When You’ve ‘Gotta Go,’ Go! The Facts About Why Holding Your Pee for Too Long Is a Bad Idea
Jessica Lubahn 9 min read
You're at your kid's soccer game, and you’ve gotta go.
In fact, you’ve had to pee for the last hour, but you don't want to miss a second of the game. Plus, the trek to the bathroom seems at least a mile long. So you tighten that sphincter and keep right on cheering.
Is it bad to hold your pee?
We take a close-up look at what happens in your body when you hold your urine if holding your pee causes incontinence, and what to do when you absolutely have to hold your pee.
Table of Contents
- Is It Dangerous to Hold Your Pee?
- Does Holding Your Pee Cause Incontinence?
- How Much Urine Can Your Bladder Hold?
- What Happens Inside Your Body When You Hold Your Pee?
- 7 Possible Side Effects of Holding Your Pee
- What to Do When You’ve Just Gotta Hold It
- ONDR: Incontinence Undies for Peace of Mind
Is It Dangerous to Hold Your Pee?
Yes and no.
While holding your pee occasionally shouldn't cause problems, regularly failing to urinate when the urge hits may lead to complications.
Some possible side effects of holding your pee include:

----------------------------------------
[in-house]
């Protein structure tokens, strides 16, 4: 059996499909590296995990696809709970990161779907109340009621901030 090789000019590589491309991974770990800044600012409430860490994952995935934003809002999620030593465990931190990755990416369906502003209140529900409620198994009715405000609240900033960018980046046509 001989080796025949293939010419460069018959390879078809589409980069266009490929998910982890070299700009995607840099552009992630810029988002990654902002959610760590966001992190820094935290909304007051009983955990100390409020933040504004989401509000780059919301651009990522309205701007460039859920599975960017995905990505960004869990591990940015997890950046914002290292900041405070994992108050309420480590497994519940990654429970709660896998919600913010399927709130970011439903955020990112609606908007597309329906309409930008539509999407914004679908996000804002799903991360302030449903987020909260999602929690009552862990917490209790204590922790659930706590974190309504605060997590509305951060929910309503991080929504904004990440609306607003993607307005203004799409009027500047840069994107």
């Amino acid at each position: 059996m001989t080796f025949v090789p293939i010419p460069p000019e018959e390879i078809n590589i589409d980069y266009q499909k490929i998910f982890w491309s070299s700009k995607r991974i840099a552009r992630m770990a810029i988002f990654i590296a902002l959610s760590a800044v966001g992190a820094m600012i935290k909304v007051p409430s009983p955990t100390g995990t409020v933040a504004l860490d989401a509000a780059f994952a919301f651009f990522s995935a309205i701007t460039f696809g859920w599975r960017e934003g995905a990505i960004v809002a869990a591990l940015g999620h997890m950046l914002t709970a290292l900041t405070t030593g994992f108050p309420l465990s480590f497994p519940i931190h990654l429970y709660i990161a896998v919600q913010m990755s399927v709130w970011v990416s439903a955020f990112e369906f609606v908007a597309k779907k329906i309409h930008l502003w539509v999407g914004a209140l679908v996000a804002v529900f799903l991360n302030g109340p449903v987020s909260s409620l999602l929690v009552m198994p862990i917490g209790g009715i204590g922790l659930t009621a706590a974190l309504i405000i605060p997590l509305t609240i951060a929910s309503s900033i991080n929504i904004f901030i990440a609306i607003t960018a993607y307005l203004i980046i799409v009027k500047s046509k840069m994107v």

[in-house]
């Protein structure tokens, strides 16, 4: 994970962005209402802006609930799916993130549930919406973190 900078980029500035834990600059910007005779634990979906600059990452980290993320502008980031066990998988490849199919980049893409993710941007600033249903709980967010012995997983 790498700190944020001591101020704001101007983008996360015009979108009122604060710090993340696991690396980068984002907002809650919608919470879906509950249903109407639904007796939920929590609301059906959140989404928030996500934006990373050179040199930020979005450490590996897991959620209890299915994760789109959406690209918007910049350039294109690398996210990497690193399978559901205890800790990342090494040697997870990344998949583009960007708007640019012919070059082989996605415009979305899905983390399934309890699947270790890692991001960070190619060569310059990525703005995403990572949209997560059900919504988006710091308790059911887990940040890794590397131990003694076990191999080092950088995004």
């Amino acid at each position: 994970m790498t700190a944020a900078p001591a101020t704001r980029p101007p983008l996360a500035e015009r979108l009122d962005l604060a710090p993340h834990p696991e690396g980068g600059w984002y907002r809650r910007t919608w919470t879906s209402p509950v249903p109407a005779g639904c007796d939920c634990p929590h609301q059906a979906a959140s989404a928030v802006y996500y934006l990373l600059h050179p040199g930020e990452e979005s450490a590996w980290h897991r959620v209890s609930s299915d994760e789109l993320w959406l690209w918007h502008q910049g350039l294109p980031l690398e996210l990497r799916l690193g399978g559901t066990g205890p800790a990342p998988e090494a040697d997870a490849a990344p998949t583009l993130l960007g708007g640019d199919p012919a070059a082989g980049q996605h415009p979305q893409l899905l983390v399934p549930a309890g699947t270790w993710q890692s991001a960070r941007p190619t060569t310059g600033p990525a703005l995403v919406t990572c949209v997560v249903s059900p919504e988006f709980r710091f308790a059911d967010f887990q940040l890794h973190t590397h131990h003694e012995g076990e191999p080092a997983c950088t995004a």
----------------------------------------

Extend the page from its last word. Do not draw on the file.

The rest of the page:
- Urinary incontinence
- Enlarged prostate
- Overstretched bladder
- Urinary tract infection
- Kidney stones
- Pelvic floor damage
- Ruptured bladder
The important thing to remember is if you feel like you need to pee, do it.
Don't just let your urine build up and build up. Don't wait to finish whatever you’re doing and try to make peeing something you only do out of convenience. When your bladder starts giving you warning signs that it’s full, stop what you’re doing and pee.
Because if you don't, over time, ignoring your bladder’s urges can set you up for urinary incontinence.
Does Holding Your Pee Cause Incontinence?
In and of itself, holding your pee does not cause incontinence.
But here’s the deal. Over time, holding your urine for too long can cause incontinence. The reason is that holding your pee for long periods puts excessive strain on your bladder muscles. It causes those muscles to become weak, making it difficult to restrain your urge to pee.
How Much Urine Can Your Bladder Hold?
A healthy, full-grown bladder can hold up to 2 cups of urine (that’s 16 ounces). Sounds like a lot, right? But if you're on your second cup of coffee without a bathroom in sight, you may be in trouble.
An 8-year-old’s bladder can generally hold around 10 ounces, while a child under 2 years old has a bladder capacity of around 4 ounces.
What Happens Inside Your Body When You Hold Your Pee?
The bladder is pretty complex. Here’s the short version of what goes on inside your bladder when you hold your urine.
When you feel the urge to pee, it's not just because your bladder is full. The process involves a host of muscles, nerves, and organs all working together to tell your brain it’s time to go.
When your pee is at about half capacity, the nerves in your bladder turn on. They tell your brain to give your bladder the urge to pee. Your brain then signals your bladder to wait until just the right time. Holding your pee means you’re consciously fighting the signal to urinate.
The signals to pee differ according to the:
- How much liquid your bladder is holding; and